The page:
If you didn’t like the idea of the do-it-yourself stands for the iPhone such as the iPhone stand using pencils and rubbers, binder clips etc then you should definitely checkout MoviePeg.
MoviePeg is a simple little stand to prop up an iPhone to watch videos.
Last November, we posted about the $3.2 Million iPhone 3GS Supreme. It was certainly not any ordinary phone with 271 grams of 22ct solid gold, front bezel housing 136 flawless diamonds, and rear logo of solid gold having 53 beautiful flawless diamonds, this without a doubt made iPhone 3GS Supreme the most expensive phone in the world.
And now, Mervis Diamond Importers have come up with an exclusive diamond-coated iPad that costs about US $19,999. This special iPad is coated with 11.43 carats of G/H color diamonds rated VS2/SI1 for clarity.
Back in the bad old days of the App Store, it was anybody’s guess when a submitted app might get blessed by Apple and show up in iTunes. It might be three days, three weeks, three months, or never. Recent improvements in the approval process have brought that time period down to a matter of hours — but until now, there’s been no way to schedule release dates for apps. Once submitted and approved, apps went straight to the App Store.
Most people don’t buy a car but once every few years (or more). But that doesn’t mean that people don’t like shopping for new cars. If you’re one of those kind of people, then a new app from Aol Autos*, released today, could be your new favorite toy.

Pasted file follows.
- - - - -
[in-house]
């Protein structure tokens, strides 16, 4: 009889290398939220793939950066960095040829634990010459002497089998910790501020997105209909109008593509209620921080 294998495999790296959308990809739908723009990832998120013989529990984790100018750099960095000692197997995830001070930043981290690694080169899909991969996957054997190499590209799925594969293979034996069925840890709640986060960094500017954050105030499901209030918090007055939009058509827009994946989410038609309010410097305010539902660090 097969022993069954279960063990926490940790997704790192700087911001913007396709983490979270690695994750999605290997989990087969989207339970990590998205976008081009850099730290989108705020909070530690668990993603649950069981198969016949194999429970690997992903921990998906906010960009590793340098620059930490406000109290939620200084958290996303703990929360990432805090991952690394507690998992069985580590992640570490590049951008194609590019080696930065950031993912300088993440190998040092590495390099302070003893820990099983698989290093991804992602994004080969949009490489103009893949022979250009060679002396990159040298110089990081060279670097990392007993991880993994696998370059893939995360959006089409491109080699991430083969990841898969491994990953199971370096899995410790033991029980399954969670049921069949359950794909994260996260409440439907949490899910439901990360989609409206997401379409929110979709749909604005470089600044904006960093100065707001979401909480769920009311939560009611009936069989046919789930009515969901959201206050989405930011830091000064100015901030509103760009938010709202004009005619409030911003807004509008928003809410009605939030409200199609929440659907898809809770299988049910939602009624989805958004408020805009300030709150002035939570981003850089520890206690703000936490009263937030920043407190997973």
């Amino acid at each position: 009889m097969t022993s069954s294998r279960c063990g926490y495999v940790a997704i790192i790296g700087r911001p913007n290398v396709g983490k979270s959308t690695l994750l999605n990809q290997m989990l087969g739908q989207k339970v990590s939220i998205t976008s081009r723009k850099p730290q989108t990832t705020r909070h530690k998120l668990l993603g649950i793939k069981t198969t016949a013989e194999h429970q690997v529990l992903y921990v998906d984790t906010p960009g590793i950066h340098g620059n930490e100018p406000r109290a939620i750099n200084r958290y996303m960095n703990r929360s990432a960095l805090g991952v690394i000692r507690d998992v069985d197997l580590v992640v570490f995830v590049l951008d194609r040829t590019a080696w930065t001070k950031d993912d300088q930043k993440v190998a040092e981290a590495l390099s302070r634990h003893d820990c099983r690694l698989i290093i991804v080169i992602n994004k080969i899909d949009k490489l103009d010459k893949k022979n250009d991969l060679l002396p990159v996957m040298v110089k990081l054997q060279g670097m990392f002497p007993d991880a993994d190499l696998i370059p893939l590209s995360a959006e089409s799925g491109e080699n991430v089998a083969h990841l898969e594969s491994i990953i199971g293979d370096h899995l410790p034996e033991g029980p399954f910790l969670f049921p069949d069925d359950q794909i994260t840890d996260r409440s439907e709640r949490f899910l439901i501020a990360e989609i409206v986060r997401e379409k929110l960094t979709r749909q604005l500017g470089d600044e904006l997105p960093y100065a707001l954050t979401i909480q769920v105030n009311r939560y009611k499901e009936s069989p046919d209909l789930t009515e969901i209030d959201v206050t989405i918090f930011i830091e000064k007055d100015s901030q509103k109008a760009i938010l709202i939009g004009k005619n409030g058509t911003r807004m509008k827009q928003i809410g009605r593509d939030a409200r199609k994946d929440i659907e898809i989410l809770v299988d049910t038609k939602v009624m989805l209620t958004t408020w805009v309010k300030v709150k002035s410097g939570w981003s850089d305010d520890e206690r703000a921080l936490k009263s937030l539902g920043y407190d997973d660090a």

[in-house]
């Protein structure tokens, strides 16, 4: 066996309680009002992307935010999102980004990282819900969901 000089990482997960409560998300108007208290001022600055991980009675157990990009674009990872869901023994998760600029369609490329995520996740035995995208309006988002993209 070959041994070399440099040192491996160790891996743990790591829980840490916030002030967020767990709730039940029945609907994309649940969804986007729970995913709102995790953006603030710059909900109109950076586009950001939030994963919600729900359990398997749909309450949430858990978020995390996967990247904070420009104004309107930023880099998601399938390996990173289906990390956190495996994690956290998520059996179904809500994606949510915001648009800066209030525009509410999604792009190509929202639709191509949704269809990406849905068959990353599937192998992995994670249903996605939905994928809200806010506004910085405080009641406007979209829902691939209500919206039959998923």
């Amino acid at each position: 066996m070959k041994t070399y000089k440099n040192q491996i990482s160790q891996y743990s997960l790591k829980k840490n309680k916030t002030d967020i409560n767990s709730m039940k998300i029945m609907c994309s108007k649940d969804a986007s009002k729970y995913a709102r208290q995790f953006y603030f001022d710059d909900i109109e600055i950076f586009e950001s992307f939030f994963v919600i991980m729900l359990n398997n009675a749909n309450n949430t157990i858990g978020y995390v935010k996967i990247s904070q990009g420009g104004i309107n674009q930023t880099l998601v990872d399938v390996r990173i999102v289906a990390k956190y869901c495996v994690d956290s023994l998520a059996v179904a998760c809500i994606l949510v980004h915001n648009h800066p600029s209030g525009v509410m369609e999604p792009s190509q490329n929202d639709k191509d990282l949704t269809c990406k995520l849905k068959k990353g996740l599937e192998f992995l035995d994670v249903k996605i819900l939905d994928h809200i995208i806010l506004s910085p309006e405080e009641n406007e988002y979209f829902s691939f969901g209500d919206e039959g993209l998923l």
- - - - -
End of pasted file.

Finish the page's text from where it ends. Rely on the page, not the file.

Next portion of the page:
Basically, the App is a stripped down version of the New Cars section of the Aol Autos website. Start by entering your search parameters – price, type, style and make/model – and the app will show you all the new vehicles currently available that fit what you’re looking for.
KaleidoVid is the latest app from David Barnard of App Cubby. Working with Layton Duncan of Polar Bear Farm and Dave Keller of rocket, David decided to have some fun and make a “delightful” app. We got to see an early demo of KaleidoVid at Macworld Expo, and have been anticipating its release.
If you played with a kaleidoscope as a kid, you’ll be familiar with this app. Instead of mirrors and beads, KaleidoVid makes use of the iPhone’s camera. To use it, simply turn it on and point the camera in any direction, then move the iPhone until you find a pattern that you like.
From there, tap the screen to put a snapshot into your Camera Roll, or share your creations with Twitter, Facebook or email. Tap the screen again to resume playing.